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Slavery

Slavery news and analysis from The Nation

  • May 4, 2005

    Trainspotting

    A misleading history of the Underground Railroad.

    Drew Faust

  • May 4, 2005

    The Avenging Angel

    For abolitionist John Brown, equality was not a theoretical stance but a daily practice.

    Martin Duberman

  • January 27, 2005

    Intolerable Cruelty

    On May 22, 1787, nine Quakers and three Anglicans gathered in a London print shop with the express purpose of doing something about the international slave trade.

    Daniel Lazare

  • November 11, 2004

    Masters of Their Universe

    Beginning in the fifteenth century, Africa, Europe and the Americas came together in the Atlantic to create new economies, new cultures and new societies.

    Ira Berlin

  • July 1, 2004

    True Patriotism

    The Fourth of July is traditionally a time for reading the Declaration of Independence and listening to patriotic speeches.

    Eric Foner

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  • April 8, 2004

    L’Amérique, Mon Amour

    Along with the Bible and Moby-Dick, Alexis de Tocqueville’s Democracy in America has got to be one of the world’s least-read classics.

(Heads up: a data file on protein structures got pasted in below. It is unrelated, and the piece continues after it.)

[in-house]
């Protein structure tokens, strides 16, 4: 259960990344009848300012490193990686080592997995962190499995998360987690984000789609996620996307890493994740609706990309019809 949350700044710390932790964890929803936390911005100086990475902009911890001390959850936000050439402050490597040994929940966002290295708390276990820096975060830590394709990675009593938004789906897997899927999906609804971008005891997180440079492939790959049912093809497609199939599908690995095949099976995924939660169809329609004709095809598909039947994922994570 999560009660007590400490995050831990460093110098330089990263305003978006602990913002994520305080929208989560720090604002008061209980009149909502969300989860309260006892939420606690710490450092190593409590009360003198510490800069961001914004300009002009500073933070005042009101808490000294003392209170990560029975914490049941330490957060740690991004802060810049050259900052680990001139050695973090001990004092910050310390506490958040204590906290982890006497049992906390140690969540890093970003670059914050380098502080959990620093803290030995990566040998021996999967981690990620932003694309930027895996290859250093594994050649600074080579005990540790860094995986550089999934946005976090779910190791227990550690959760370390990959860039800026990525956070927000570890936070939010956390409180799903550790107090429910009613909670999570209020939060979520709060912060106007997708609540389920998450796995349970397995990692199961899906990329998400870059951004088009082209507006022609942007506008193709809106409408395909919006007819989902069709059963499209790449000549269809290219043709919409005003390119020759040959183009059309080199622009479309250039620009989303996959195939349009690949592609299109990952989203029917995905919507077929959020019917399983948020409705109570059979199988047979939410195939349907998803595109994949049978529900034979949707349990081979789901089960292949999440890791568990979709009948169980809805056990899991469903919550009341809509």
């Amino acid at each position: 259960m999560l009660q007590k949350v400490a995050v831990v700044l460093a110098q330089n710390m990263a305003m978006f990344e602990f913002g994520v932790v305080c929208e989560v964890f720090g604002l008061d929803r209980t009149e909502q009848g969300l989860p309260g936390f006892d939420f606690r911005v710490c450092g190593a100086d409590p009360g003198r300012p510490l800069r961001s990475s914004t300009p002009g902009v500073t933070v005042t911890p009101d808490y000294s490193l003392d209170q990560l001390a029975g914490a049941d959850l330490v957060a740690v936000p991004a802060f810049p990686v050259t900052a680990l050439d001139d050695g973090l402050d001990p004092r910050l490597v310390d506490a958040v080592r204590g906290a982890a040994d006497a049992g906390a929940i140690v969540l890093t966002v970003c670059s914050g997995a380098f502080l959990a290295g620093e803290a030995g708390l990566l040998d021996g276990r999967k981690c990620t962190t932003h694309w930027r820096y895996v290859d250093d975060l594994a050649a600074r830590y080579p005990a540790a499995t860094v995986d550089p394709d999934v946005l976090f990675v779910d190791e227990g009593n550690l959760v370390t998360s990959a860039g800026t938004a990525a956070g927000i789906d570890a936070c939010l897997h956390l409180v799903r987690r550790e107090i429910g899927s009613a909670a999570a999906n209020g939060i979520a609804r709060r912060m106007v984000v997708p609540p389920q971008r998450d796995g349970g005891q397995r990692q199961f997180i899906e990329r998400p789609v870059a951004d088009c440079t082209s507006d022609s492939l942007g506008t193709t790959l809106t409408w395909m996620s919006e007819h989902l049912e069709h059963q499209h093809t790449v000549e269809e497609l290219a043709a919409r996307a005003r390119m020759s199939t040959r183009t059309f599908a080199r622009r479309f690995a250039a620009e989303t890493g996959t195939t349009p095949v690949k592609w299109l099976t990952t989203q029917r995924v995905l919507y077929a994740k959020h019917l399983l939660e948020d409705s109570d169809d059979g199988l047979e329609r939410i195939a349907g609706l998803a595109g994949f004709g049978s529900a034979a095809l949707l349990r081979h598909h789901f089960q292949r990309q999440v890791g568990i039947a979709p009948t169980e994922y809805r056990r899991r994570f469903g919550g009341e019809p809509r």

Daniel Lazare

  • February 26, 2004

    Was Strom a Rapist?

    Months after Strom Thurmond's African-American daughter, Essie Mae Washington-Williams, stepped into history, commentators continue to step around the most explosive aspect of this controversy wi

    Kimberlé Williams Crenshaw

  • December 18, 2003

    Skeletons in the Closet

    Editor’s Note: Due to an unfortunate glitch in production, two lines are missing from the printed version of Daniel Lazare’s essay. They have been restored in this version.

    Daniel Lazare

  • December 11, 2003

    Weapons of the Weak

    African-American history, broadly defined, continues to be the most innovative and exciting field in American historical studies.

    George M. Fredrickson

  • December 4, 2003

    Letter From South Carolina

    Shortly after Strom Thurmond died, the flags at the South Carolina Statehouse in Columbia were lowered to half-staff. Every flag except one, that is.

    Paul Wachter

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